Then I happened across the Soma Junebug, which is all too obviously a response to the success of the Midge bar. However, the Junebug is slightly narrower (56cm vs 58cm) due to less flare of the drops, and it fits 31.8mm stem rather than 25.4mm. The Junebug also has a slightly longer run behind the drop.
I set up the Junebug on my Bianchi mtb. Compared to the previous bar, I now use a 70mm stem rather than a 100mm. Even thought the Junebug has a nominally shorter reach, you need to rotate the bar up in the stem clamp. This makes the bar’s drop contribute to the effective reach, so I had to bring the bars back somewhat. I think 2cm back would have been enough, but 3cm feels quite comfortable.
Still I put a lot of thought into the position of the levers on the drop’s curve, and I used my patented lever body shim trick. Not only did I carefully situate them along the drop’s curve, but I also gave them lever bodies a little outboard rotation (laterally to the bar’s cross section) compared to the slight inboard rotation I use on normal dropbars. This made the on-the-hood position a little flatter and more supportive to the hands. Despite this I had sacrificed a little of the hood position’s utility in order to optimize braking from the drops. I set the brakes up much tighter than I would have on a road bike with standard dropbar. This means that the pads hit early in the levers’ throw. On a road bike, I set the brakes loose so that pads hit the rim when the lever has been pulled back into a position where my fingers more firmly wrap around and I can squeeze harder. But on the mtb, the mechanical disc brakes require more lever travel to develop power. Run that slack, the brakes engage slower and nearly run out of travel before developing any real power.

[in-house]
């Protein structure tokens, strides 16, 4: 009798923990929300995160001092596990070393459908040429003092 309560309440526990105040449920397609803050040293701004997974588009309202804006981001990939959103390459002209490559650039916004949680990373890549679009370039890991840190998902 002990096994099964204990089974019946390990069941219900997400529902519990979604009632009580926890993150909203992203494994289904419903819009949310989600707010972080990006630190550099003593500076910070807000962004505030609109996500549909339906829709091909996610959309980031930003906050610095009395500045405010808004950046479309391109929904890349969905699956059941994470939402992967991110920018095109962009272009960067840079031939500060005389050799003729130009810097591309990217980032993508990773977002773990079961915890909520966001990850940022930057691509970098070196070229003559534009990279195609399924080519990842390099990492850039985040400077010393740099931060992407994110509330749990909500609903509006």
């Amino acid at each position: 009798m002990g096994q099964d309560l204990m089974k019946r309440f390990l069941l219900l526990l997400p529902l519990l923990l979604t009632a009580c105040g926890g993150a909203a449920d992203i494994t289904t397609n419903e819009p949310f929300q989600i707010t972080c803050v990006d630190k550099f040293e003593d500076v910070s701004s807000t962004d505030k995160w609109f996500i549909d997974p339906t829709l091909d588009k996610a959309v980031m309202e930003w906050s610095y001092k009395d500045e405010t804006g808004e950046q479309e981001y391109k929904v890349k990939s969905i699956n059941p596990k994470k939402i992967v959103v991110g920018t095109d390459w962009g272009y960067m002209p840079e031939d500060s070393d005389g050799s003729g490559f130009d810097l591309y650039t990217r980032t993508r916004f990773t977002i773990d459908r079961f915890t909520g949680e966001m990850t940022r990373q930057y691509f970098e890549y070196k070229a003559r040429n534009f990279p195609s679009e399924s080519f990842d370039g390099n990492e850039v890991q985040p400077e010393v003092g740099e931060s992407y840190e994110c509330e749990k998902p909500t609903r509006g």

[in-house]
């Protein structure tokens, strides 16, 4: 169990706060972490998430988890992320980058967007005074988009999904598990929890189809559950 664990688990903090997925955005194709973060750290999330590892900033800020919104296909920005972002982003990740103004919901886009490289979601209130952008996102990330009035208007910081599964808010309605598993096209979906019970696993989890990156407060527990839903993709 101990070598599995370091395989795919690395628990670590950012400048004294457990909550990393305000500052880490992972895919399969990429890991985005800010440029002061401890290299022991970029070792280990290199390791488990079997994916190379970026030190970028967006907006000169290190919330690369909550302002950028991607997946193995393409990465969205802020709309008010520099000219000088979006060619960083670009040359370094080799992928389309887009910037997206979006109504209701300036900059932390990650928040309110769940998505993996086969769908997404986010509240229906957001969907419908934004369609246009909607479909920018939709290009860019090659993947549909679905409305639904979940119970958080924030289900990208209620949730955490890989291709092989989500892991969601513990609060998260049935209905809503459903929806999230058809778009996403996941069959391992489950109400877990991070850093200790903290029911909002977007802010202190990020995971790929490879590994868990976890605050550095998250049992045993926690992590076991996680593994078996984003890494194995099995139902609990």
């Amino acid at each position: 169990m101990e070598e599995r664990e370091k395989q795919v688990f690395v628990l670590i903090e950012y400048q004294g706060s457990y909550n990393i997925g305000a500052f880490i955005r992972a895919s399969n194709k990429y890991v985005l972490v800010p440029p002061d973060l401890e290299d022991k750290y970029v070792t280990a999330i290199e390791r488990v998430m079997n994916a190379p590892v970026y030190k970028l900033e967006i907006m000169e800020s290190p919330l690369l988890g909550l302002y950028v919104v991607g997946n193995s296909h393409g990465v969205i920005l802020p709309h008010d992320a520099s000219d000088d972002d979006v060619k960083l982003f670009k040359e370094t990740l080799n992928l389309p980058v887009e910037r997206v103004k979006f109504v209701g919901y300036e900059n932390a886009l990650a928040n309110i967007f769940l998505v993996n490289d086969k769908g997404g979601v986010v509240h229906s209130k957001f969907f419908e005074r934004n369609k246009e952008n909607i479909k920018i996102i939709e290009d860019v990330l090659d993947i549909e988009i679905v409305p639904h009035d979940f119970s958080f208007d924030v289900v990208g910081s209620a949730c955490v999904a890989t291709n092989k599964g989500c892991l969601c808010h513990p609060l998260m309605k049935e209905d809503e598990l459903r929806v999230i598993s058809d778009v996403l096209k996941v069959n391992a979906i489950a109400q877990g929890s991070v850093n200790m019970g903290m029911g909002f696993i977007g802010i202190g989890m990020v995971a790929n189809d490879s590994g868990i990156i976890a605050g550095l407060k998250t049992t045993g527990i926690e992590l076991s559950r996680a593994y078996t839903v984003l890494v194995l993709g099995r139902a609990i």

On the Junebug bar, I set the brake tight because the reach to the lever is now very close. My fingers are already fully wrapped around the lever, so my braking can be so much quicker. Now I cannot get adequate leverage against the brake lever from the hoods, so the hoods’ position is more of an alternate for level ground riding or climbing, rather than technical control. This has been a happy compromise, and the bike is much better for technical riding.
In the end, I have one minor complaints about the Junebug bar. The 31.8mm section quickly tapers beyond the stem clamp, leaving little room to secure cyclo computers or lights, or additionally a fork lockout lever in my case. Yes, I could mount on the numerous auxiliary bar stubs to provide additional mounting opportunities, but they offend my sense of aesthetics.
Since I plan to use this bike for some cross racing this fall, I’ll be curious to see if the wider stance is a hindrance for that discipline. Technically, I believe the 56cm width is against UCI rules, but that’s less obvious than the wide tires (well beyond the 35mm limit) and the disc brakes. We’ll see. The next Dropbar MTB installment may well involve a lighter, rigid fork for the cyclocross racing, but only if I can scrap enough money together.
Click here for the beginning of this Dropbar MTB series.